The number of people arrested for terror offences in Great Britain has dropped by 40% in the last year, compared with the 12-month period which saw several high-profile attacks on London and Manchester.
The 268 arrests made in the year ending March 2019 was significantly down on the 443 the previous year – the highest since records began – which included the Manchester Arena bombing, plus terror attacks at London Bridge, Parsons Green and Finsbury Park.
Of the 268 arrests, about one third (90 in total, or 34%) resulted in a charge, while some 69 people (26%) were released without charge, according to Home Office data.
Of the 70 people charged with a terrorism-related offence, 32 had been prosecuted, all of whom had been convicted.
The 268 represents the lowest figure since 251 arrests in 2014.
The figures show that more than two in five suspects (41%) were white – the highest percentage since March 2004 (42.%).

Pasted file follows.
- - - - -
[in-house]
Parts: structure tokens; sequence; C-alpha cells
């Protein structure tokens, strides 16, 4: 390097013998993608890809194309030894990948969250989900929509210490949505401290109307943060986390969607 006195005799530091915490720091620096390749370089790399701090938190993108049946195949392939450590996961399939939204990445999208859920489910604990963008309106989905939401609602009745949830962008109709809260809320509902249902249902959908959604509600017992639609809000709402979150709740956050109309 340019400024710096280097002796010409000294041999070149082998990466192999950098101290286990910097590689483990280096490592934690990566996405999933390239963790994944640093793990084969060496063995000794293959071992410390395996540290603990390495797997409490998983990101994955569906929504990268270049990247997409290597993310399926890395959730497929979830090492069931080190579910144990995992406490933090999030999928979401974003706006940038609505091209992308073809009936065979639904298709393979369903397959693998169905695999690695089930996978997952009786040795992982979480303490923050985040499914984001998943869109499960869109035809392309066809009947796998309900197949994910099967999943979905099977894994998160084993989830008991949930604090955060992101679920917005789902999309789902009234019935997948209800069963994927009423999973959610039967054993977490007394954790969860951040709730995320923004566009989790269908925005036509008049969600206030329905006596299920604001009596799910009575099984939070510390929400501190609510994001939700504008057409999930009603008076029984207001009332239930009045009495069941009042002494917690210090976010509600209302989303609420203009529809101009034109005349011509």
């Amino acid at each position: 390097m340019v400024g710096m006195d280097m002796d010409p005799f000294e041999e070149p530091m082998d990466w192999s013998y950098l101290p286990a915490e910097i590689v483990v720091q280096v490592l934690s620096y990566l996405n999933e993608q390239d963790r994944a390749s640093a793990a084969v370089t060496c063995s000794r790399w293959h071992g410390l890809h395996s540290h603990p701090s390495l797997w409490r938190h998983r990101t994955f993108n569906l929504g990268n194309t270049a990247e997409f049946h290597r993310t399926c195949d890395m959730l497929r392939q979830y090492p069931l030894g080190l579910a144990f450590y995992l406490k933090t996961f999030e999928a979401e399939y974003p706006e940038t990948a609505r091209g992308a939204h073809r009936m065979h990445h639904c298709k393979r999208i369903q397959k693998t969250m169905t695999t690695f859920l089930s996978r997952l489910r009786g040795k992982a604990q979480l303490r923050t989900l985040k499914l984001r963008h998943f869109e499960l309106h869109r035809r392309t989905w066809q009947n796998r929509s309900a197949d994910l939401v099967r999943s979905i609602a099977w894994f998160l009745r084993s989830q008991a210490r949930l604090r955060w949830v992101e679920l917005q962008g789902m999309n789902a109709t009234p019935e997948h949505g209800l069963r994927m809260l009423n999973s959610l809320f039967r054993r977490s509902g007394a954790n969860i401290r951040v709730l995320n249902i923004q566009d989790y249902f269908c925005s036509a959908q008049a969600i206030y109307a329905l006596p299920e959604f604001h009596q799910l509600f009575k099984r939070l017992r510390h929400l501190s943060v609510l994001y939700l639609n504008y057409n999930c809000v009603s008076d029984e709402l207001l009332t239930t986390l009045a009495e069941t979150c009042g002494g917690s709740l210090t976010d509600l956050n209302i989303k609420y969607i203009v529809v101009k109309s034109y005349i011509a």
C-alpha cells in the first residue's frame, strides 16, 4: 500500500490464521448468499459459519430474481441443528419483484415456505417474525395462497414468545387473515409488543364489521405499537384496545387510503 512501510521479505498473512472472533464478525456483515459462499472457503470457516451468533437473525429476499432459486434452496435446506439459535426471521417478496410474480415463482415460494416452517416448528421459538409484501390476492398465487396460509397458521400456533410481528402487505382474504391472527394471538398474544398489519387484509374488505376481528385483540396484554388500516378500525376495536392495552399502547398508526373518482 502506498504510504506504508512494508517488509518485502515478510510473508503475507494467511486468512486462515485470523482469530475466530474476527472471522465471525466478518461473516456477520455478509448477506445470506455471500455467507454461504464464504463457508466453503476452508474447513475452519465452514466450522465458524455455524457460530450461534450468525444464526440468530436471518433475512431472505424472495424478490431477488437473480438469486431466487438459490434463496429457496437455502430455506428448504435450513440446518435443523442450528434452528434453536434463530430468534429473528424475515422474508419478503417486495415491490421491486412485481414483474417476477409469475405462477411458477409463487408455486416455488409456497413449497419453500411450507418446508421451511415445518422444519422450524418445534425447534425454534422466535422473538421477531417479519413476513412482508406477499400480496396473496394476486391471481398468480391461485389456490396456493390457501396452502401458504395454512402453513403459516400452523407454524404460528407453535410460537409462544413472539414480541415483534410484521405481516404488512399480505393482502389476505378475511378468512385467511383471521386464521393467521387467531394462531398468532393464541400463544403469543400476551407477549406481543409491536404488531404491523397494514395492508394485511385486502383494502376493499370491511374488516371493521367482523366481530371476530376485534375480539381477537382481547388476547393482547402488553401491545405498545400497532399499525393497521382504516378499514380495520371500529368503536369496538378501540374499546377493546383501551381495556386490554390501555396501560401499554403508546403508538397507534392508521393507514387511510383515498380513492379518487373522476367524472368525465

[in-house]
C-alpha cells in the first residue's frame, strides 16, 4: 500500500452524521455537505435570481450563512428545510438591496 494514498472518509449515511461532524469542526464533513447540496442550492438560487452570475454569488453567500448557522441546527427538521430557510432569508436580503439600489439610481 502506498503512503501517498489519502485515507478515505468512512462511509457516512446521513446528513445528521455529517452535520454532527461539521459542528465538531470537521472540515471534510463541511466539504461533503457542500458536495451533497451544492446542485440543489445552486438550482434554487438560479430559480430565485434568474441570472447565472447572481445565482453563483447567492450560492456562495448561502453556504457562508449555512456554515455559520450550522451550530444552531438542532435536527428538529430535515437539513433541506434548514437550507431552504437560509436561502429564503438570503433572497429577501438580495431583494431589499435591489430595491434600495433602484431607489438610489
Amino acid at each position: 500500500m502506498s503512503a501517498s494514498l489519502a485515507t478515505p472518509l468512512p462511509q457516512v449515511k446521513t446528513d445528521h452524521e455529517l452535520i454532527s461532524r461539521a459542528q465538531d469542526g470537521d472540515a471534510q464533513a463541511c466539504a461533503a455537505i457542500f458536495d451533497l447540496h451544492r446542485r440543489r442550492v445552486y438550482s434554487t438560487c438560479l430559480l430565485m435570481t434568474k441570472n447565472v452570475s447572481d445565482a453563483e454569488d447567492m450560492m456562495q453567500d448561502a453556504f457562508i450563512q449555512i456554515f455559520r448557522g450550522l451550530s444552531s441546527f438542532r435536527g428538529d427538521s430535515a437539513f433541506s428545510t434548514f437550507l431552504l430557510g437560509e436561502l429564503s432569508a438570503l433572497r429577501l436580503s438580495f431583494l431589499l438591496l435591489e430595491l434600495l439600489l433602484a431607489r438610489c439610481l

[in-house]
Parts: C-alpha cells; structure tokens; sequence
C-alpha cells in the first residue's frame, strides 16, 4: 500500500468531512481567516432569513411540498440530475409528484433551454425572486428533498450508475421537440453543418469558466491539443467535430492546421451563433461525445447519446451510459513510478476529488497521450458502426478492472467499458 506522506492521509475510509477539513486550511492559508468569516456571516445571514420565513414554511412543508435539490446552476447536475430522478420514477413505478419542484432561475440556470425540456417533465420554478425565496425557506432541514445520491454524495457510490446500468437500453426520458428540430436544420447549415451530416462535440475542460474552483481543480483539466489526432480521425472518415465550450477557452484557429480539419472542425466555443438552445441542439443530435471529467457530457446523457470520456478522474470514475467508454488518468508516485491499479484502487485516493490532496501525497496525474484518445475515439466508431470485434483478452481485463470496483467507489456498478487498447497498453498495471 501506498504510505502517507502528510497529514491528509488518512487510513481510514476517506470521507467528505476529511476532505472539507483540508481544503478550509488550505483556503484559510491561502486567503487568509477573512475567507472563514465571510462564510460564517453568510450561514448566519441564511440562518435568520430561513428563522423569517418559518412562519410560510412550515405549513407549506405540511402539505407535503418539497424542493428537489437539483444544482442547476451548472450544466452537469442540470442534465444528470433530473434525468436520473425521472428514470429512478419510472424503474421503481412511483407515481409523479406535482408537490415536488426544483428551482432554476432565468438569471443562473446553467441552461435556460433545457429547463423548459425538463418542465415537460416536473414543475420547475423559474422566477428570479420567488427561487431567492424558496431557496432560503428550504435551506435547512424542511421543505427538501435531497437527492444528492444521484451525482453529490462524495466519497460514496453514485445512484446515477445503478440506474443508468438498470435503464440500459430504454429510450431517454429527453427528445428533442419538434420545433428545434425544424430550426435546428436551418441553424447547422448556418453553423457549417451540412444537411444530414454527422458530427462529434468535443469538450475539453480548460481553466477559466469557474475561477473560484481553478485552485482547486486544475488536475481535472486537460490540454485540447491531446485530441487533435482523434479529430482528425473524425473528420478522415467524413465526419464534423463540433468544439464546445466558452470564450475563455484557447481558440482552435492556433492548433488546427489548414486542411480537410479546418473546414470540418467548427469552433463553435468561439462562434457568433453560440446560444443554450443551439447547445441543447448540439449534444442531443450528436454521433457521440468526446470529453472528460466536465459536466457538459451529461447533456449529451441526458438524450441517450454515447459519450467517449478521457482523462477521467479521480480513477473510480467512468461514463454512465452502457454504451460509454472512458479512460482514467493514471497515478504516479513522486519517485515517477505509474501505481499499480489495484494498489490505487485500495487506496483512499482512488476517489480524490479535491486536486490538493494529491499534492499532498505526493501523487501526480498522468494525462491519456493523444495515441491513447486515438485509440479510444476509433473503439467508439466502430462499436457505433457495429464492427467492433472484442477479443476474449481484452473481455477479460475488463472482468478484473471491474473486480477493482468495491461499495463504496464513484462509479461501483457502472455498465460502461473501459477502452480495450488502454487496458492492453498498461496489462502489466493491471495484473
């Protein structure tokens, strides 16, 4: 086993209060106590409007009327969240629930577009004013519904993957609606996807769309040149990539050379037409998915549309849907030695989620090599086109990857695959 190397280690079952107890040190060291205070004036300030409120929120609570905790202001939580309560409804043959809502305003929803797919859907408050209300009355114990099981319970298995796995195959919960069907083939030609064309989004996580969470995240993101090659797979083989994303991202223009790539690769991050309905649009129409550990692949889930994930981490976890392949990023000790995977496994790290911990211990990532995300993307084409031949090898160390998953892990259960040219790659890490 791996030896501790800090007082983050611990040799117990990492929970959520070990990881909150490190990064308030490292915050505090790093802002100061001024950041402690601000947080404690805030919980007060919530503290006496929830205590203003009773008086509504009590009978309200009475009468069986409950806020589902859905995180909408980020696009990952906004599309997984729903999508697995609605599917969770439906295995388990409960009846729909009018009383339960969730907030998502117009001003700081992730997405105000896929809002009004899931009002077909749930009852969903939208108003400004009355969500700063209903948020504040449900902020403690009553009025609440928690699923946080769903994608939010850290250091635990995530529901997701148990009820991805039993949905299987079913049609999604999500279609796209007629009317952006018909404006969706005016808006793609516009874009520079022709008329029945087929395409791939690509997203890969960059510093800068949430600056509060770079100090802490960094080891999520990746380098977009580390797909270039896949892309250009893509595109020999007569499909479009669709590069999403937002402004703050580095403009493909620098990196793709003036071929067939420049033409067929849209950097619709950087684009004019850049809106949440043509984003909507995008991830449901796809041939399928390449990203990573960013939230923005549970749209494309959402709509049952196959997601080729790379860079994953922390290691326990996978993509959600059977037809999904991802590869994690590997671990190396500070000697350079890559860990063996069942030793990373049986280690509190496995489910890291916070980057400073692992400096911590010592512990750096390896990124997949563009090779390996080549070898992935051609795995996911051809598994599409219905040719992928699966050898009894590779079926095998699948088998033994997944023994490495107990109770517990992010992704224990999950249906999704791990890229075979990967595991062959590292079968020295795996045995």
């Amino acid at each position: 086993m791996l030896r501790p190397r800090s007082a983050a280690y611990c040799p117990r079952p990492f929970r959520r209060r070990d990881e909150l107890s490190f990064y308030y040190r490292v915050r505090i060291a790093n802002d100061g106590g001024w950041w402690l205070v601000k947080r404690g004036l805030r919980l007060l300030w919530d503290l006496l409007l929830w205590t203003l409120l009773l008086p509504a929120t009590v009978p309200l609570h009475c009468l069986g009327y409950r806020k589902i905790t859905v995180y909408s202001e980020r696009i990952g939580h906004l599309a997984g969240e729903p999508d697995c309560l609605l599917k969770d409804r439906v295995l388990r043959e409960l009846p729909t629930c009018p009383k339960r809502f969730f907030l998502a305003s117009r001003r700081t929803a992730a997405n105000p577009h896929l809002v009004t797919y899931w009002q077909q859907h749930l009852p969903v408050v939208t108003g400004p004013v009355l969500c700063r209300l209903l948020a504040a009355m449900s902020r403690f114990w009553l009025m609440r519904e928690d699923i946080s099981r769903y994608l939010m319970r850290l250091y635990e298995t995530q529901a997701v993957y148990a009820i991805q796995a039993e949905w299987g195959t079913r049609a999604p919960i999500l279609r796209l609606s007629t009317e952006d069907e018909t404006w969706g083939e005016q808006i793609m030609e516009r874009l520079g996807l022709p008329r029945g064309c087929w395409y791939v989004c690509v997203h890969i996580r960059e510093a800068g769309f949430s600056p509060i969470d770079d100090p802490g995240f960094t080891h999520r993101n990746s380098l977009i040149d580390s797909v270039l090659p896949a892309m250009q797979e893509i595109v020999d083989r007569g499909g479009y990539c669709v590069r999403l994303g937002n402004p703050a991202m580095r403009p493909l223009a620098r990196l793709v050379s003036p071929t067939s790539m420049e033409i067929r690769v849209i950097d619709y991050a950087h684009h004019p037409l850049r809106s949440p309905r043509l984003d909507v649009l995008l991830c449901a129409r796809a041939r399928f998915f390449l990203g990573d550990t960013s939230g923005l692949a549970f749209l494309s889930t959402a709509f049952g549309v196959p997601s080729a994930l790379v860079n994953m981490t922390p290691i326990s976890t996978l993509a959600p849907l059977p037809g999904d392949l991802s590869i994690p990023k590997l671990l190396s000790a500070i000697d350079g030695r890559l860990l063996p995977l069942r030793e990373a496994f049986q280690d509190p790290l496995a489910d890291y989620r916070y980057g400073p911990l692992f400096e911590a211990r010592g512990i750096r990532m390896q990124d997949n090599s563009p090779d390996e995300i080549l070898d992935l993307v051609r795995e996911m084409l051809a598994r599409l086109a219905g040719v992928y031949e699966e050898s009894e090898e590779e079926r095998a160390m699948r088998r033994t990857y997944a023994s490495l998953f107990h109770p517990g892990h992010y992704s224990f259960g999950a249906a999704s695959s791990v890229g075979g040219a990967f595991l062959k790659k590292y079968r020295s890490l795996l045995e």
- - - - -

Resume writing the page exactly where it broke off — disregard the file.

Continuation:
Black suspects accounted for 11.9% of those arrested in the 12 months to March 2019, up slightly from 9.9% the previous year.
The data also showed Asian suspects accounted for 36.2% of those arrested in 2018-19, down from 40.6% in the 12 months prior, and the lowest percentage since 2006 (34.9%).
Home Office data also showed an increase in the number and percentage of arrests for suspects with extreme right wing ideologies.
A total of 33 people with such views were arrested in the year to March 2019, up from 29 the previous year, and nine the year before that.
It accounted for 14.8% of those arrested, up from 12.7% and 5% in the previous two years.
Islamist extremists made up the bulk of suspects in custody for terror-related offences.
There were 178 in the last year, down from 186 the year before. It is the first time since 2014 that the number has not increased.
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